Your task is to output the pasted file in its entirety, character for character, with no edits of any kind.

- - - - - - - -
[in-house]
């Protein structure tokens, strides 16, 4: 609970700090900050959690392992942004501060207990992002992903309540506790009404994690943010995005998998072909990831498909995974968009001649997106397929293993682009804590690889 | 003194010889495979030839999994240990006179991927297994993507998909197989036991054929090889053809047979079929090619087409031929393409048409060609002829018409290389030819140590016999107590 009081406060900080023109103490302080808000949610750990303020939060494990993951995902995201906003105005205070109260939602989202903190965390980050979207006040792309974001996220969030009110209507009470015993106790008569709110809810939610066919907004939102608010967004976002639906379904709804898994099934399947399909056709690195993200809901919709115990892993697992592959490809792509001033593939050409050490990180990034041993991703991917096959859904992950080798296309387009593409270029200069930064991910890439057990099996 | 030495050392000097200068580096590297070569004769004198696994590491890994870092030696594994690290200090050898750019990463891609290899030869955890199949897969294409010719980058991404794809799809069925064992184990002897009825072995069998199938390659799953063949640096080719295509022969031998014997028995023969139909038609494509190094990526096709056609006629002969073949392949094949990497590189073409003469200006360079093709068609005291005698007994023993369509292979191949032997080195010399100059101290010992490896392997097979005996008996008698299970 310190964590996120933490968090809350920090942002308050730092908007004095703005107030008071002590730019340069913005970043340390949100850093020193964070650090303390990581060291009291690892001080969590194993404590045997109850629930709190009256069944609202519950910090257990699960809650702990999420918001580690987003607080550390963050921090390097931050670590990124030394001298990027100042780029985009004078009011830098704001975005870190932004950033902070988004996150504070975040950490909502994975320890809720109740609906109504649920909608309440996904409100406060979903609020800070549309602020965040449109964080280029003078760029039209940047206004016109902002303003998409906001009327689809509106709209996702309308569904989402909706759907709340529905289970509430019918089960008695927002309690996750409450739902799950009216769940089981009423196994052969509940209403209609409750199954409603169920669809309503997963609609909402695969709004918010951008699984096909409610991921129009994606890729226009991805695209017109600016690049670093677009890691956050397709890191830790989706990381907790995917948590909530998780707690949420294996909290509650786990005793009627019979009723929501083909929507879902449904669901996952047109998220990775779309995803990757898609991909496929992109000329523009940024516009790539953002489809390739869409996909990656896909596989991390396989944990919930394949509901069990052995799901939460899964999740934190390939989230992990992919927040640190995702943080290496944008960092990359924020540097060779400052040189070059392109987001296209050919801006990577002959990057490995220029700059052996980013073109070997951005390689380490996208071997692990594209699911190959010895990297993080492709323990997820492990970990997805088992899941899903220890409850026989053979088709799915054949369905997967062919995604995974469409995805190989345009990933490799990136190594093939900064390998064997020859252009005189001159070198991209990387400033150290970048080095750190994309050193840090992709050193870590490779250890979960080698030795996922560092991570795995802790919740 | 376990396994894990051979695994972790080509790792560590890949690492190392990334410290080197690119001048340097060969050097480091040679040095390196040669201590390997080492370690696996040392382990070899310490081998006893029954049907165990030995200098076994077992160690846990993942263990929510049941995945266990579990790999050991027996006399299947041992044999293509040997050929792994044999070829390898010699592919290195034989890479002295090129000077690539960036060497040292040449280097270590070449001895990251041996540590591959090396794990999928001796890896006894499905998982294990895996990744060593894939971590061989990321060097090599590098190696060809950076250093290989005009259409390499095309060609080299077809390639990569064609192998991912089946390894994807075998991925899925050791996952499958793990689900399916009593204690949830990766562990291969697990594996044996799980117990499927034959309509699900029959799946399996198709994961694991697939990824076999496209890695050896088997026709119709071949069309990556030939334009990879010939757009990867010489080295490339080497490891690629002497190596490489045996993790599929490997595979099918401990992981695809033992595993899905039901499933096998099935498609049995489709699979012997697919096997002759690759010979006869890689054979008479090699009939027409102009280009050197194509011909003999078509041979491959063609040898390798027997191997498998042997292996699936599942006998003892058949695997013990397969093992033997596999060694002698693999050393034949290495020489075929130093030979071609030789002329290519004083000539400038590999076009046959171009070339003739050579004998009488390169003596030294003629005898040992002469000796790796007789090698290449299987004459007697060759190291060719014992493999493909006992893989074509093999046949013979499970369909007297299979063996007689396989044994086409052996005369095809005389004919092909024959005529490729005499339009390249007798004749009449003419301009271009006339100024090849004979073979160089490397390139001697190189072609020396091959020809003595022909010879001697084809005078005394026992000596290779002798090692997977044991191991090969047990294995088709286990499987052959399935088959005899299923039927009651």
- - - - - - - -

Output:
[in-house]
């Protein structure tokens, strides 16, 4: 609970700090900050959690392992942004501060207990992002992903309540506790009404994690943010995005998998072909990831498909995974968009001649997106397929293993682009804590690889 | 003194010889495979030839999994240990006179991927297994993507998909197989036991054929090889053809047979079929090619087409031929393409048409060609002829018409290389030819140590016999107590 009081406060900080023109103490302080808000949610750990303020939060494990993951995902995201906003105005205070109260939602989202903190965390980050979207006040792309974001996220969030009110209507009470015993106790008569709110809810939610066919907004939102608010967004976002639906379904709804898994099934399947399909056709690195993200809901919709115990892993697992592959490809792509001033593939050409050490990180990034041993991703991917096959859904992950080798296309387009593409270029200069930064991910890439057990099996 | 030495050392000097200068580096590297070569004769004198696994590491890994870092030696594994690290200090050898750019990463891609290899030869955890199949897969294409010719980058991404794809799809069925064992184990002897009825072995069998199938390659799953063949640096080719295509022969031998014997028995023969139909038609494509190094990526096709056609006629002969073949392949094949990497590189073409003469200006360079093709068609005291005698007994023993369509292979191949032997080195010399100059101290010992490896392997097979005996008996008698299970 310190964590996120933490968090809350920090942002308050730092908007004095703005107030008071002590730019340069913005970043340390949100850093020193964070650090303390990581060291009291690892001080969590194993404590045997109850629930709190009256069944609202519950910090257990699960809650702990999420918001580690987003607080550390963050921090390097931050670590990124030394001298990027100042780029985009004078009011830098704001975005870190932004950033902070988004996150504070975040950490909502994975320890809720109740609906109504649920909608309440996904409100406060979903609020800070549309602020965040449109964080280029003078760029039209940047206004016109902002303003998409906001009327689809509106709209996702309308569904989402909706759907709340529905289970509430019918089960008695927002309690996750409450739902799950009216769940089981009423196994052969509940209403209609409750199954409603169920669809309503997963609609909402695969709004918010951008699984096909409610991921129009994606890729226009991805695209017109600016690049670093677009890691956050397709890191830790989706990381907790995917948590909530998780707690949420294996909290509650786990005793009627019979009723929501083909929507879902449904669901996952047109998220990775779309995803990757898609991909496929992109000329523009940024516009790539953002489809390739869409996909990656896909596989991390396989944990919930394949509901069990052995799901939460899964999740934190390939989230992990992919927040640190995702943080290496944008960092990359924020540097060779400052040189070059392109987001296209050919801006990577002959990057490995220029700059052996980013073109070997951005390689380490996208071997692990594209699911190959010895990297993080492709323990997820492990970990997805088992899941899903220890409850026989053979088709799915054949369905997967062919995604995974469409995805190989345009990933490799990136190594093939900064390998064997020859252009005189001159070198991209990387400033150290970048080095750190994309050193840090992709050193870590490779250890979960080698030795996922560092991570795995802790919740 | 376990396994894990051979695994972790080509790792560590890949690492190392990334410290080197690119001048340097060969050097480091040679040095390196040669201590390997080492370690696996040392382990070899310490081998006893029954049907165990030995200098076994077992160690846990993942263990929510049941995945266990579990790999050991027996006399299947041992044999293509040997050929792994044999070829390898010699592919290195034989890479002295090129000077690539960036060497040292040449280097270590070449001895990251041996540590591959090396794990999928001796890896006894499905998982294990895996990744060593894939971590061989990321060097090599590098190696060809950076250093290989005009259409390499095309060609080299077809390639990569064609192998991912089946390894994807075998991925899925050791996952499958793990689900399916009593204690949830990766562990291969697990594996044996799980117990499927034959309509699900029959799946399996198709994961694991697939990824076999496209890695050896088997026709119709071949069309990556030939334009990879010939757009990867010489080295490339080497490891690629002497190596490489045996993790599929490997595979099918401990992981695809033992595993899905039901499933096998099935498609049995489709699979012997697919096997002759690759010979006869890689054979008479090699009939027409102009280009050197194509011909003999078509041979491959063609040898390798027997191997498998042997292996699936599942006998003892058949695997013990397969093992033997596999060694002698693999050393034949290495020489075929130093030979071609030789002329290519004083000539400038590999076009046959171009070339003739050579004998009488390169003596030294003629005898040992002469000796790796007789090698290449299987004459007697060759190291060719014992493999493909006992893989074509093999046949013979499970369909007297299979063996007689396989044994086409052996005369095809005389004919092909024959005529490729005499339009390249007798004749009449003419301009271009006339100024090849004979073979160089490397390139001697190189072609020396091959020809003595022909010879001697084809005078005394026992000596290779002798090692997977044991191991090969047990294995088709286990499987052959399935088959005899299923039927009651």